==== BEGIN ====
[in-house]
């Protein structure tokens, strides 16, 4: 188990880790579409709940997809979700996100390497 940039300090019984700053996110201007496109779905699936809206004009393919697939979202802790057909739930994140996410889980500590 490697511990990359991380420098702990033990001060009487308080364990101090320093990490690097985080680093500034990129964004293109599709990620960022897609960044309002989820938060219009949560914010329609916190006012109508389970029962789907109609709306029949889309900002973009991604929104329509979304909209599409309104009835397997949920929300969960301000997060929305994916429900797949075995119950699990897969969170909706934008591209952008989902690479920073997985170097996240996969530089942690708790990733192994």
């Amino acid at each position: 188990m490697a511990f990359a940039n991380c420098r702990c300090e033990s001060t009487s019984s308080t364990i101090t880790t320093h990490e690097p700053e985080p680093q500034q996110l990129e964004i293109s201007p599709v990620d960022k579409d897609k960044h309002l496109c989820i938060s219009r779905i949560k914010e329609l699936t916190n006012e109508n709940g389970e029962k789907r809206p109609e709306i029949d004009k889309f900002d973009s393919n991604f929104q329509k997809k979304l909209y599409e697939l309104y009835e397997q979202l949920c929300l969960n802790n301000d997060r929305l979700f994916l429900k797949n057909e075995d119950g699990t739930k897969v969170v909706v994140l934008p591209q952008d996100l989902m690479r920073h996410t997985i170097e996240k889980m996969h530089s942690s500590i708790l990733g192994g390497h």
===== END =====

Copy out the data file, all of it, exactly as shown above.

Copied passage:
[in-house]
């Protein structure tokens, strides 16, 4: 188990880790579409709940997809979700996100390497 940039300090019984700053996110201007496109779905699936809206004009393919697939979202802790057909739930994140996410889980500590 490697511990990359991380420098702990033990001060009487308080364990101090320093990490690097985080680093500034990129964004293109599709990620960022897609960044309002989820938060219009949560914010329609916190006012109508389970029962789907109609709306029949889309900002973009991604929104329509979304909209599409309104009835397997949920929300969960301000997060929305994916429900797949075995119950699990897969969170909706934008591209952008989902690479920073997985170097996240996969530089942690708790990733192994």
């Amino acid at each position: 188990m490697a511990f990359a940039n991380c420098r702990c300090e033990s001060t009487s019984s308080t364990i101090t880790t320093h990490e690097p700053e985080p680093q500034q996110l990129e964004i293109s201007p599709v990620d960022k579409d897609k960044h309002l496109c989820i938060s219009r779905i949560k914010e329609l699936t916190n006012e109508n709940g389970e029962k789907r809206p109609e709306i029949d004009k889309f900002d973009s393919n991604f929104q329509k997809k979304l909209y599409e697939l309104y009835e397997q979202l949920c929300l969960n802790n301000d997060r929305l979700f994916l429900k797949n057909e075995d119950g699990t739930k897969v969170v909706v994140l934008p591209q952008d996100l989902m690479r920073h996410t997985i170097e996240k889980m996969h530089s942690s500590i708790l990733g192994g390497h």